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Ultra-powerful Laser Makes Silicon Pump Liquid Uphill with No Added Energy

Researchers at the University of Rochester's Institute of Optics have discovered a way to make liquid flow vertically upward along a silicon surface, overcoming the pull of gravity, without pumps or other mechanical devices.

In a paper in the journal Optics Express, professor Chunlei Guo and his assistant Anatoliy Vorobyev demonstrate that by carving intricate patterns in silicon with extremely short, high-powered laser bursts, they can get liquid to climb to the top of a silicon chip like it was being sucked through a straw.

Unlike a straw, though, there is no outside pressure pushing the liquid up; it rises on its own accord. By creating nanometer-scale structures in silicon, Guo greatly increases the attraction that water molecules feel toward it. The attraction, or hydrophile, of the silicon becomes so great, in fact, that it overcomes the strong bond that water molecules feel for other water molecules.

Thus, instead of sticking to each other, the water molecules climb over one another for a chance to be next to the silicon. (This might seem like getting energy for free, but even though the water rises, thus gaining potential energy, the chemical bonds holding the water to the silicon require a lower energy than the ones holding the water molecules to other water molecules.) The water rushes up the surface at speeds of 3.5 cm per second.

Yet the laser incisions are so precise and nondestructive that the surface feels smooth and unaltered to the touch.

In a paper a few months ago in the journal Applied Physics Letters, the same researchers proved that the phenomenon was possible with metal, but extending it to silicon could have some important implications. For instance, Guo said, this work could pave the way for novel cooling systems for computers that operate much more effectively, elegantly, and efficiently than currently available options.

"Heat is definitely the number one problem deterring the design of faster conventional processors," said Michael Scott, a professor of computer science at the University, who is not involved in this research.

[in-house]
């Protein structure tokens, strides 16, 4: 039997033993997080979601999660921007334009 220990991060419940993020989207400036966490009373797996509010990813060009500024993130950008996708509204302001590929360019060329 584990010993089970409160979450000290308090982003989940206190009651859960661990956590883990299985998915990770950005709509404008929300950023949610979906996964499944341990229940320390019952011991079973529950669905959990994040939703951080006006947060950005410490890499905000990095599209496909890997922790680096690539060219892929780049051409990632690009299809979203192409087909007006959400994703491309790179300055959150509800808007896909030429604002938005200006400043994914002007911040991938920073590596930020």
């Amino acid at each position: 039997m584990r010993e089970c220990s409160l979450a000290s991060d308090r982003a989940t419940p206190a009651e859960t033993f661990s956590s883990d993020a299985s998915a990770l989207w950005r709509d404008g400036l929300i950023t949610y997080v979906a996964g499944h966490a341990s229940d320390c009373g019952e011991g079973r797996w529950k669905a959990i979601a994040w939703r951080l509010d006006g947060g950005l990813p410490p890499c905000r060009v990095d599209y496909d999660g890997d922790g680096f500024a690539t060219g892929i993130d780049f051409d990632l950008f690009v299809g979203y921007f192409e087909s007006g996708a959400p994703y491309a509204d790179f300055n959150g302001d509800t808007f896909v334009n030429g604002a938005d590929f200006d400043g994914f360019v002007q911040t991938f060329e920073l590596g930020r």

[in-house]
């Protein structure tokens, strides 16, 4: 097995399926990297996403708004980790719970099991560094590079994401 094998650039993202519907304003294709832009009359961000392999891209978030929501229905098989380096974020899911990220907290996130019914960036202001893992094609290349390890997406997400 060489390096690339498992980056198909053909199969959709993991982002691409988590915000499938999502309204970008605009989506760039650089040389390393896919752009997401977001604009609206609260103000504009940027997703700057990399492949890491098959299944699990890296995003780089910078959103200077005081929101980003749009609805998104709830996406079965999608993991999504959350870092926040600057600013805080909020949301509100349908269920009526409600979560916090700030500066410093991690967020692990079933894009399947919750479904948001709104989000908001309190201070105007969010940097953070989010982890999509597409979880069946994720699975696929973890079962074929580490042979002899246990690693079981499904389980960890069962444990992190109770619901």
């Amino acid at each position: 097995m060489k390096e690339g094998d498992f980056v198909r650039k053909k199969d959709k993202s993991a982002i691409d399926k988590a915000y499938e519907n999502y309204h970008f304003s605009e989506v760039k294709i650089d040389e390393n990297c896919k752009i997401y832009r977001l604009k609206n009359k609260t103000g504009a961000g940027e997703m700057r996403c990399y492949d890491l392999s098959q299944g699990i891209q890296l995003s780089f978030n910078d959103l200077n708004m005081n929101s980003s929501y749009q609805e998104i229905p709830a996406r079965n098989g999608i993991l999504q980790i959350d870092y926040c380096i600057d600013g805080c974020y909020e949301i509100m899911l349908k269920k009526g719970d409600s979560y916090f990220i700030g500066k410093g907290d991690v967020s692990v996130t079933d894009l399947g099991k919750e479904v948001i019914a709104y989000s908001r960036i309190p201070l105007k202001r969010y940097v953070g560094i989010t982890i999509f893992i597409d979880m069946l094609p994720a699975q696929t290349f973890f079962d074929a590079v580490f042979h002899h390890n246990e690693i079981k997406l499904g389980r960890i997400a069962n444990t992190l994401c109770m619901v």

Computer chips are essentially wafers of silicon covered with billions of microscopic transistors that communicate by sending electrical signals through metal wires that connect them. As technological innovations make it possible to pack astounding numbers of transistors on small pieces of silicon, computer processing speeds could increase substantially; however, the electrical current constantly surging through the chips creates a lot of heat, Scott said. If left unchecked, the heat can melt or otherwise destroy the chip components.

Most computers these days are cooled with fans. Essentially, the air around the circuit components absorbs the heat that is generated and the fan blows that hot air away from the components. The disadvantages of this method are that cold air cannot absorb very much heat before becoming hot, making fans ineffective for faster processors, and fans are noisy.

For these reasons, many companies have been eager to investigate the possibility of using liquid as a coolant instead of air. Liquids can absorb far more heat, and transmit heat much more effectively than air. So far, designers have not created liquid cooling systems that are cost-effective and energy efficient enough to become widely used in economical personal computers. Although Guo's discovery has not yet been incorporated into a prototype, he thinks that silicon that can pump its own coolant has the potential to contribute greatly to the design of future cooling systems.

Contact: Alan Blank

Alan Blank | EurekAlert!
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